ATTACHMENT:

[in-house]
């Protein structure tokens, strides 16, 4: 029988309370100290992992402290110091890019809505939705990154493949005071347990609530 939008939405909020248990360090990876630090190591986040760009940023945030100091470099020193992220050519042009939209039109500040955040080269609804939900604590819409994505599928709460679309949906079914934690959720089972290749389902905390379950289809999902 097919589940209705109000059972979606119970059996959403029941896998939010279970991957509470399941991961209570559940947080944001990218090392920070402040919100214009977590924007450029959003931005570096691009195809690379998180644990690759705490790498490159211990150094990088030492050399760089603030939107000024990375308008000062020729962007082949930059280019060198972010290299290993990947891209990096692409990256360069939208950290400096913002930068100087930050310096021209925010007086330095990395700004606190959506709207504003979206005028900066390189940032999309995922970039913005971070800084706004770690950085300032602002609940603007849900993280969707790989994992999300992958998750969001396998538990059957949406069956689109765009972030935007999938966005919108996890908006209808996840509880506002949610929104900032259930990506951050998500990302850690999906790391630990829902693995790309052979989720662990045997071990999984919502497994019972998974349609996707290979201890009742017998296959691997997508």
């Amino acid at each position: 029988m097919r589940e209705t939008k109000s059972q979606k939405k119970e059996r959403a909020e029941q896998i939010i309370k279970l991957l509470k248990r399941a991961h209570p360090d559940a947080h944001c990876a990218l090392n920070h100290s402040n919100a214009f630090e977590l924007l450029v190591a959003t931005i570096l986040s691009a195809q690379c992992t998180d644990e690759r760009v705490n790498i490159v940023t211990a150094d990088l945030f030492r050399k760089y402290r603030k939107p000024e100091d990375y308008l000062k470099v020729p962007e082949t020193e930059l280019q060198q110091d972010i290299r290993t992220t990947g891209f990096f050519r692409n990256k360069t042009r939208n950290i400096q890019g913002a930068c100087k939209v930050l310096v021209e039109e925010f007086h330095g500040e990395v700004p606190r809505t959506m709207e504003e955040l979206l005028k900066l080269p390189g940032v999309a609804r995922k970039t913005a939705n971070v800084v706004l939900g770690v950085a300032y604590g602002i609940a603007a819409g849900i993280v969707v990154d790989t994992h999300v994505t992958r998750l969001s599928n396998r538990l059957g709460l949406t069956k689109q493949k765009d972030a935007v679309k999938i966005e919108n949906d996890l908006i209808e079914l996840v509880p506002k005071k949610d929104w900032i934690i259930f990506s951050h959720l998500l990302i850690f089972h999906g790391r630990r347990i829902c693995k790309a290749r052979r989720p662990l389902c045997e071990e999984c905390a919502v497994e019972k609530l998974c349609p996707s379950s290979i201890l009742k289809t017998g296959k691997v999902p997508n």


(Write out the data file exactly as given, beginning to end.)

[in-house]
């Protein structure tokens, strides 16, 4: 029988309370100290992992402290110091890019809505939705990154493949005071347990609530 939008939405909020248990360090990876630090190591986040760009940023945030100091470099020193992220050519042009939209039109500040955040080269609804939900604590819409994505599928709460679309949906079914934690959720089972290749389902905390379950289809999902 097919589940209705109000059972979606119970059996959403029941896998939010279970991957509470399941991961209570559940947080944001990218090392920070402040919100214009977590924007450029959003931005570096691009195809690379998180644990690759705490790498490159211990150094990088030492050399760089603030939107000024990375308008000062020729962007082949930059280019060198972010290299290993990947891209990096692409990256360069939208950290400096913002930068100087930050310096021209925010007086330095990395700004606190959506709207504003979206005028900066390189940032999309995922970039913005971070800084706004770690950085300032602002609940603007849900993280969707790989994992999300992958998750969001396998538990059957949406069956689109765009972030935007999938966005919108996890908006209808996840509880506002949610929104900032259930990506951050998500990302850690999906790391630990829902693995790309052979989720662990045997071990999984919502497994019972998974349609996707290979201890009742017998296959691997997508």
């Amino acid at each position: 029988m097919r589940e209705t939008k109000s059972q979606k939405k119970e059996r959403a909020e029941q896998i939010i309370k279970l991957l509470k248990r399941a991961h209570p360090d559940a947080h944001c990876a990218l090392n920070h100290s402040n919100a214009f630090e977590l924007l450029v190591a959003t931005i570096l986040s691009a195809q690379c992992t998180d644990e690759r760009v705490n790498i490159v940023t211990a150094d990088l945030f030492r050399k760089y402290r603030k939107p000024e100091d990375y308008l000062k470099v020729p962007e082949t020193e930059l280019q060198q110091d972010i290299r290993t992220t990947g891209f990096f050519r692409n990256k360069t042009r939208n950290i400096q890019g913002a930068c100087k939209v930050l310096v021209e039109e925010f007086h330095g500040e990395v700004p606190r809505t959506m709207e504003e955040l979206l005028k900066l080269p390189g940032v999309a609804r995922k970039t913005a939705n971070v800084v706004l939900g770690v950085a300032y604590g602002i609940a603007a819409g849900i993280v969707v990154d790989t994992h999300v994505t992958r998750l969001s599928n396998r538990l059957g709460l949406t069956k689109q493949k765009d972030a935007v679309k999938i966005e919108n949906d996890l908006i209808e079914l996840v509880p506002k005071k949610d929104w900032i934690i259930f990506s951050h959720l998500l990302i850690f089972h999906g790391r630990r347990i829902c693995k790309a290749r052979r989720p662990l389902c045997e071990e999984c905390a919502v497994e019972k609530l998974c349609p996707s379950s290979i201890l009742k289809t017998g296959k691997v999902p997508n």